Friday

25 September 2015

“And Sarah died …” (v. 2)

Psalm: Psalm 97


  Background

This is a strange story indeed - a human story of grief after a long marriage. A story in which Sarah's age is reported (verse 1) - thus placing her as the only woman in the 'patriarchy', for no other woman's age is given in the Scriptures. It is a foundational story of ancestry and identity. It is also a story about land rights and ownership. Stories from pre-history hold huge significance in the modern world, and this one establishes land rites that still matter. The land for Sarah's burial is given and bought, asked for and offered, and witnessed by all. I'm not sure it is possible to say where that land is now, but it is possible to see that claims on land are made from the deepest and oldest memories. We still fight wars about Sarah's grave though we may not realise it. We embed ourselves in the ancient rights of our ancestors, as we inhabit the old tales of why things are the way they are. As a story of grief it has a strange resonance with the distracting activity that we can engage in as we avoid the pain of the moment. We can understand Abraham wanting to put energy into a grave because his pain would be immense. We can understand also why the writers of this story want to underline the importance of a land claim in later years. It is in this account an indisputable claim, though the land was in another country. We may also understand the shaping of a people who have a father Abraham who is faithful, but also a mother Sarah who laughed.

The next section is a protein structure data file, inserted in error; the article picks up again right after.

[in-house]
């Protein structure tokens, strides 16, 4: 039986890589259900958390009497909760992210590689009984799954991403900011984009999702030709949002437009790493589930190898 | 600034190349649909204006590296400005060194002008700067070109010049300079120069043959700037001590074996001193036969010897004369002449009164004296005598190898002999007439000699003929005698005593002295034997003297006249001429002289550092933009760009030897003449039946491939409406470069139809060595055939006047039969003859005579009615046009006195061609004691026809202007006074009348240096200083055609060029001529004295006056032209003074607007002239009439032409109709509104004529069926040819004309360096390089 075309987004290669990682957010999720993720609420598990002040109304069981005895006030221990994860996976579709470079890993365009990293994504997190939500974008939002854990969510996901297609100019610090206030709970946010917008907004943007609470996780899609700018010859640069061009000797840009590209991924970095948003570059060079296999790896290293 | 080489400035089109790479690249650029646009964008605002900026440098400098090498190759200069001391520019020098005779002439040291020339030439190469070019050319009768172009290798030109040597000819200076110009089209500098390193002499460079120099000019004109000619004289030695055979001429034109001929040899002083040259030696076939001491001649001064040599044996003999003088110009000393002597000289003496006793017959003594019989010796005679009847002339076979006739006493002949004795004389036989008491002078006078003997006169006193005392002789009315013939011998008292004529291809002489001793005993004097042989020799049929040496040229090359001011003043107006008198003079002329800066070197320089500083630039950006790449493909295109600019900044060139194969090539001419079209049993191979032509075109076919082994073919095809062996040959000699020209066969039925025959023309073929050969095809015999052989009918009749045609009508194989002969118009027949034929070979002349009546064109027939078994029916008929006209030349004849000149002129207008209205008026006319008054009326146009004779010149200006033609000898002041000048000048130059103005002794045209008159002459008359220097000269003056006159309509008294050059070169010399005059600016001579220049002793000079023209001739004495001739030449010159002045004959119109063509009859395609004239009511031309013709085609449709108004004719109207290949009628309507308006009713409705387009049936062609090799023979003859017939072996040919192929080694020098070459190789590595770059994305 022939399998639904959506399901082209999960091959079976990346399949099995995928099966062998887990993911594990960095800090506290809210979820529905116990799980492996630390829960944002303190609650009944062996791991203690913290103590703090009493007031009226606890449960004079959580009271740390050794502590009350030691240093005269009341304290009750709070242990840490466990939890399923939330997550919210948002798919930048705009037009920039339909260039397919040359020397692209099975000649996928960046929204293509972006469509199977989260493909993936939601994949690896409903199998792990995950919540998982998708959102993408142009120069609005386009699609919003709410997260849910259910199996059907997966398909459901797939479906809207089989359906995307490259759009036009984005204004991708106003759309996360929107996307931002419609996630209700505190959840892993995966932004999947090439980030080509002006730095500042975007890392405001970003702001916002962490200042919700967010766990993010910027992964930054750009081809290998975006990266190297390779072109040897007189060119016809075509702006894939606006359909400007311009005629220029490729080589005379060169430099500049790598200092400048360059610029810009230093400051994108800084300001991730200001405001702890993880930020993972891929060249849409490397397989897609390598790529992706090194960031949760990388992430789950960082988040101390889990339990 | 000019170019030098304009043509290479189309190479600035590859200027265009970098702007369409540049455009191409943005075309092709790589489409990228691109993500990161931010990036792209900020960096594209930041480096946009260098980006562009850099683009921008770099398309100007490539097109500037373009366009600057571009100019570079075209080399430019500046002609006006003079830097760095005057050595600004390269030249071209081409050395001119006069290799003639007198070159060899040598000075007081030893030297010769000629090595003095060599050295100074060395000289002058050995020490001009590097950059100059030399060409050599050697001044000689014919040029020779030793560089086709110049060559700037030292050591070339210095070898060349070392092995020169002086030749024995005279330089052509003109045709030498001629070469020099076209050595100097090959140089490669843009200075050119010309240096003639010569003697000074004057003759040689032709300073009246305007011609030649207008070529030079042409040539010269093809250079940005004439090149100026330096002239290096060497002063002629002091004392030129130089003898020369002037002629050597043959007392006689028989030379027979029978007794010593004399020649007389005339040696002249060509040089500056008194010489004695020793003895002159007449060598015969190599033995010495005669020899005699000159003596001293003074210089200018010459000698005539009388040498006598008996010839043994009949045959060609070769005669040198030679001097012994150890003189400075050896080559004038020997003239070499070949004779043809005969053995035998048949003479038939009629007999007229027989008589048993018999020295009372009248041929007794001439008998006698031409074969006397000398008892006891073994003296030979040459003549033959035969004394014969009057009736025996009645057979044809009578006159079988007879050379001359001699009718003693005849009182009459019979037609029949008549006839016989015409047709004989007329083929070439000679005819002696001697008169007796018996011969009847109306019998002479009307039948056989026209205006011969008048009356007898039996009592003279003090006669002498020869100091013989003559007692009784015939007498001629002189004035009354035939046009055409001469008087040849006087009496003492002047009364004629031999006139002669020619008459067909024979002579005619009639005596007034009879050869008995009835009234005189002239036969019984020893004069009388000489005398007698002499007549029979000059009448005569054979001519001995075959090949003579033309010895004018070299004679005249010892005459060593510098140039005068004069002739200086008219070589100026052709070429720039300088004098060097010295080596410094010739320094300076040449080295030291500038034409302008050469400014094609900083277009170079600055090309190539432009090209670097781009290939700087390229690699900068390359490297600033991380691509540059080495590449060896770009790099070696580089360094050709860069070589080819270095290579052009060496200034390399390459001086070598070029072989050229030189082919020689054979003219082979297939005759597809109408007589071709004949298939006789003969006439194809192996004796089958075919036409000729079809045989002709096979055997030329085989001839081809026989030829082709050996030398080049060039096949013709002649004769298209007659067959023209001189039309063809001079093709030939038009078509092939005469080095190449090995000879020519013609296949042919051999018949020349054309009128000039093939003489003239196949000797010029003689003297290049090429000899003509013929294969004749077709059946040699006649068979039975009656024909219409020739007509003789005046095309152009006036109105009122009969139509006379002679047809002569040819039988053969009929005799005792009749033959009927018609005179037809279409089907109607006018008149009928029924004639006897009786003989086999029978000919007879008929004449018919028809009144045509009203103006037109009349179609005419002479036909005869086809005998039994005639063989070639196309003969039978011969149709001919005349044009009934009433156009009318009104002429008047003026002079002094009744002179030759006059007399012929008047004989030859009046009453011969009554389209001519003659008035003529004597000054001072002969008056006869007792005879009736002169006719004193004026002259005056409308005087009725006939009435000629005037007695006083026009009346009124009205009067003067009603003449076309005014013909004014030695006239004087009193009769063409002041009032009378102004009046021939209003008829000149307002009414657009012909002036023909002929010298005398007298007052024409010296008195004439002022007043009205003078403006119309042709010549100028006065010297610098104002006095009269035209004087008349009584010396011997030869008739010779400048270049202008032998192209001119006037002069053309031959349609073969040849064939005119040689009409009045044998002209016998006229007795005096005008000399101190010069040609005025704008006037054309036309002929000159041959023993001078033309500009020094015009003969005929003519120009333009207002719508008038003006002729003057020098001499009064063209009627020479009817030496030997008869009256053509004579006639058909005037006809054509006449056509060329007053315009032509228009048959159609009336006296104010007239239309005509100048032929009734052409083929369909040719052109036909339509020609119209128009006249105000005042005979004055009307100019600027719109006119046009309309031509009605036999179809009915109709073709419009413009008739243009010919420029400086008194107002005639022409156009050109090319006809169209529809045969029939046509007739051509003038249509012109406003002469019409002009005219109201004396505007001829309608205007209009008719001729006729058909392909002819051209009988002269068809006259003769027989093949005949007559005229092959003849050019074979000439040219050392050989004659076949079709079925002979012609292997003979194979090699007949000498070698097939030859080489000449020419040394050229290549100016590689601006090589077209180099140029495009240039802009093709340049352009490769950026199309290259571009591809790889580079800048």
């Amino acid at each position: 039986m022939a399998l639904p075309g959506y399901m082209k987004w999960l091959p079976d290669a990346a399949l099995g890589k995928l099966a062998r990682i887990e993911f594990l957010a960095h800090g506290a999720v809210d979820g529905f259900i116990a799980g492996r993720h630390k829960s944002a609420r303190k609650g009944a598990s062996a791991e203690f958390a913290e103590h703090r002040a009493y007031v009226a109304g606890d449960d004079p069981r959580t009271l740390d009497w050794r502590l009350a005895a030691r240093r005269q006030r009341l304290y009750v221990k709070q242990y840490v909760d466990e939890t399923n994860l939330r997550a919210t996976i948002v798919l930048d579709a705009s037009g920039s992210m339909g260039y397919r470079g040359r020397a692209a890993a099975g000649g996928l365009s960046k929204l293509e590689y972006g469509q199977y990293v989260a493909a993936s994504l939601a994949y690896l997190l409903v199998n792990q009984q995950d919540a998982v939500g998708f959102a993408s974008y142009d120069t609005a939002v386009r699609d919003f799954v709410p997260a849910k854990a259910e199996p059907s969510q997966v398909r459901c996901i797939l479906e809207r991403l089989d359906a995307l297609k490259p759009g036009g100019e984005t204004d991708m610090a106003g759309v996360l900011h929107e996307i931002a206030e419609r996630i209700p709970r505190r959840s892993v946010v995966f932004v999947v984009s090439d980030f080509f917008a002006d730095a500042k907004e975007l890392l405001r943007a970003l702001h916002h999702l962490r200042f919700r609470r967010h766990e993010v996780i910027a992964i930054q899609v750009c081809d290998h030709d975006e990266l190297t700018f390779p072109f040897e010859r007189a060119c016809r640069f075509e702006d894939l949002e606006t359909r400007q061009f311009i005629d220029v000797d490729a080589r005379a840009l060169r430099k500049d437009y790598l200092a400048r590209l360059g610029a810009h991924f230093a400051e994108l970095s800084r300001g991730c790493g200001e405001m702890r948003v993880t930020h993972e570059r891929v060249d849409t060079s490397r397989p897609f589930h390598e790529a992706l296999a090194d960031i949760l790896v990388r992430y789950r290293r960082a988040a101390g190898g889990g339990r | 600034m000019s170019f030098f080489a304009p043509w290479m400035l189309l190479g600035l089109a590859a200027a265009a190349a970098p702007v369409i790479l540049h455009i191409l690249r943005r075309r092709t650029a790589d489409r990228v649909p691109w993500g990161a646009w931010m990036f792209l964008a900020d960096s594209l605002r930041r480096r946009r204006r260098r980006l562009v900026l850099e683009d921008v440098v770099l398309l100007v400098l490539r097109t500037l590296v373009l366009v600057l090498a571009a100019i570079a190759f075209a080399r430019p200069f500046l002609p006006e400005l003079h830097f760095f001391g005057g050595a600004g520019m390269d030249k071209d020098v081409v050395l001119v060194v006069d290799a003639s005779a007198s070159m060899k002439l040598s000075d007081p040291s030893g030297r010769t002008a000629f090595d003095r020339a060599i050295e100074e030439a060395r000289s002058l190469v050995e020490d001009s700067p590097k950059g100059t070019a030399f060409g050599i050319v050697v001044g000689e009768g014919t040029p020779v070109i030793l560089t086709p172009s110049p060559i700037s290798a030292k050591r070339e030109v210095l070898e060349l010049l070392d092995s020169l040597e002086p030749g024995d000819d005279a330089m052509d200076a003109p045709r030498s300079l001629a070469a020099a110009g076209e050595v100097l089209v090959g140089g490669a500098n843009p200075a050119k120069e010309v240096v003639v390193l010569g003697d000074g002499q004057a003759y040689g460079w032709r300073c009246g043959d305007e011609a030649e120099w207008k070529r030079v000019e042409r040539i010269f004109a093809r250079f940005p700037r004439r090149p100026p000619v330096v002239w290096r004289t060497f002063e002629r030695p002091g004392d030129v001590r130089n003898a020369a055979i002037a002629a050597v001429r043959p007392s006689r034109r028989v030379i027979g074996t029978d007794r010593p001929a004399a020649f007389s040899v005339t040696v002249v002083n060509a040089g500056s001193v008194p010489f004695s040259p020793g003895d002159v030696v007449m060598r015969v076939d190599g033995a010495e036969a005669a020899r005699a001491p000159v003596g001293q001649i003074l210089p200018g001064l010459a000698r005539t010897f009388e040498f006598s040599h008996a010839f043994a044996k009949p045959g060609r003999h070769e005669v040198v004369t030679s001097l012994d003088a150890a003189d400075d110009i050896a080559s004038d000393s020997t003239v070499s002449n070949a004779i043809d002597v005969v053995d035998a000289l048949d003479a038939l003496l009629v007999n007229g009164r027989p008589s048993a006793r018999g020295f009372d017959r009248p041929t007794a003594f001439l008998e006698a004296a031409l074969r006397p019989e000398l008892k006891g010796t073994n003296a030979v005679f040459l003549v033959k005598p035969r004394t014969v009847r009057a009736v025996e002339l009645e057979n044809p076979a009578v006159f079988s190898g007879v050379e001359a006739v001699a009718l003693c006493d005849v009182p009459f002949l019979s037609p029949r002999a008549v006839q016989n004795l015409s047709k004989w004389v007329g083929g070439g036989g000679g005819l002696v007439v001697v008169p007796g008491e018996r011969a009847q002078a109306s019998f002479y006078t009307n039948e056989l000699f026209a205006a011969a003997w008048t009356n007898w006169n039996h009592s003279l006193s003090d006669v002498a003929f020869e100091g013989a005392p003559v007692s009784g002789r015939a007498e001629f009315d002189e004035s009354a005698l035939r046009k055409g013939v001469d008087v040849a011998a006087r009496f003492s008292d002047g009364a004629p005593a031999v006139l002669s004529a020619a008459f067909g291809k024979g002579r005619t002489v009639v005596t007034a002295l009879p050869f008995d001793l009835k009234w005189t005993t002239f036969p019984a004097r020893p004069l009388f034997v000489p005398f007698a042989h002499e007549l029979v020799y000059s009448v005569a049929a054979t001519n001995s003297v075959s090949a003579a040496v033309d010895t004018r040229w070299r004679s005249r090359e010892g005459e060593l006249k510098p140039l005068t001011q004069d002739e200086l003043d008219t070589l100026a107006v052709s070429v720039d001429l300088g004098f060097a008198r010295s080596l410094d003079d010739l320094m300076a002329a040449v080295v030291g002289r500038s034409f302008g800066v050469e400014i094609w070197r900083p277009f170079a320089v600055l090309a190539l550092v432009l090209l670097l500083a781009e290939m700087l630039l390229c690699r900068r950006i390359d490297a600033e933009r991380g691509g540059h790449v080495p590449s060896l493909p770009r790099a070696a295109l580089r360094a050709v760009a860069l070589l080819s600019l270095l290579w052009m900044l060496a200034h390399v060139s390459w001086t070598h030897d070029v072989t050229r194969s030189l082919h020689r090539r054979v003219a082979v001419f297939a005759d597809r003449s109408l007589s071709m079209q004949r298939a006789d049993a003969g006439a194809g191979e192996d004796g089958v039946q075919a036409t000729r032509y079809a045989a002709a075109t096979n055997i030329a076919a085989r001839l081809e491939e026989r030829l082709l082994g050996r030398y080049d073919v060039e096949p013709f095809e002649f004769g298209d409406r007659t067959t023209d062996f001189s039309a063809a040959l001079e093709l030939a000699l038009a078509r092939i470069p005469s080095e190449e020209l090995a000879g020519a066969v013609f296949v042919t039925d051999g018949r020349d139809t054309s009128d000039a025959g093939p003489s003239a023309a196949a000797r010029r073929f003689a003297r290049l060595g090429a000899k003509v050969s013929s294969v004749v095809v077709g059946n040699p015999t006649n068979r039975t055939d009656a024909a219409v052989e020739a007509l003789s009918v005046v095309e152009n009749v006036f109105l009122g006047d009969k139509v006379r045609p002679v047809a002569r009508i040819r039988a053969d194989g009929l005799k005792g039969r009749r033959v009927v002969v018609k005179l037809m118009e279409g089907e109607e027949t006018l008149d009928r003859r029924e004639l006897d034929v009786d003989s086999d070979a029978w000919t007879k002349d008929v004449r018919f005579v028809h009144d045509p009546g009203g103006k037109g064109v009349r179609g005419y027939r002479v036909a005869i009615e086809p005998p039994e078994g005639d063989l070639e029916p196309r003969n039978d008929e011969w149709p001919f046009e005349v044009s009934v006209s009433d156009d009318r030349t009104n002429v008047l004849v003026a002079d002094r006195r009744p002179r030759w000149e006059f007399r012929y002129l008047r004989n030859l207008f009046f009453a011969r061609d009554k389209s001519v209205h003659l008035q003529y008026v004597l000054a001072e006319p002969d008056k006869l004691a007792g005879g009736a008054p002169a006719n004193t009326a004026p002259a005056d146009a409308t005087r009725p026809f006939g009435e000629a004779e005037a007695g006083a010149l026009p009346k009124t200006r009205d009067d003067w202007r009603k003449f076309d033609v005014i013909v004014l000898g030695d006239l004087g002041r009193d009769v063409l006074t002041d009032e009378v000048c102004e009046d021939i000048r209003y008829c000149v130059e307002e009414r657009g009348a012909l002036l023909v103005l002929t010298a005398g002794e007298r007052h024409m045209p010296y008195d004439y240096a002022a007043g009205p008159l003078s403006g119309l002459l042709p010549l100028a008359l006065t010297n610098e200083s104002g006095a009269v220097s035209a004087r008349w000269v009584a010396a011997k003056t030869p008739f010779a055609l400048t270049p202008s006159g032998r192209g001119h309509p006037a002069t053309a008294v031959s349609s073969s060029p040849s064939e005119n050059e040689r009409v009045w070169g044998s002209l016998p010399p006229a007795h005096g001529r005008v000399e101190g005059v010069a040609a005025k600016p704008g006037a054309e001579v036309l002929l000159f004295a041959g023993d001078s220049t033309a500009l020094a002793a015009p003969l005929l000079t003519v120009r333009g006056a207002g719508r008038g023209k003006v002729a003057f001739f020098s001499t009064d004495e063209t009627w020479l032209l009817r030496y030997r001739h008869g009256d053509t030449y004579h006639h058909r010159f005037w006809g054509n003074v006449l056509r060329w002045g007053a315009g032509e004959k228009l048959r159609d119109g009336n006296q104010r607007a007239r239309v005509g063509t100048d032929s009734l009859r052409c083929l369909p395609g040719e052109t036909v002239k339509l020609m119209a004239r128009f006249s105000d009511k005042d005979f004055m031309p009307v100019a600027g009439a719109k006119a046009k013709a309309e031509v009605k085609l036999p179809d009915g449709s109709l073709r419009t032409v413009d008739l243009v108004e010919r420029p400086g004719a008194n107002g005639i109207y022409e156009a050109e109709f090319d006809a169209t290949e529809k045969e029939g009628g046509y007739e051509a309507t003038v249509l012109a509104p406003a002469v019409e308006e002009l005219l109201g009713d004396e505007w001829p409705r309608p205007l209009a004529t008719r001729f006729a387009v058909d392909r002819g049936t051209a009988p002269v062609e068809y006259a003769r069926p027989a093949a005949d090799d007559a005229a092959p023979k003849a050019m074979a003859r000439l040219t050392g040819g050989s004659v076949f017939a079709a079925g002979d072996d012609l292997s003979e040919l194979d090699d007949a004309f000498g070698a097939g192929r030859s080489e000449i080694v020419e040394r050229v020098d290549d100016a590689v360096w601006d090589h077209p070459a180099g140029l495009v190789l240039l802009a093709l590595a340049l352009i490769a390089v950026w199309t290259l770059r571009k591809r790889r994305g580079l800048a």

To Ponder

  • How do you distract yourself from sadness and loss, and how can you offer that to God in this moment?
  • What stories do we tell about ourselves that shape who we are, and give us identity and purpose?


Bible notes author:  The Revd Dr Mark Wakelin

 

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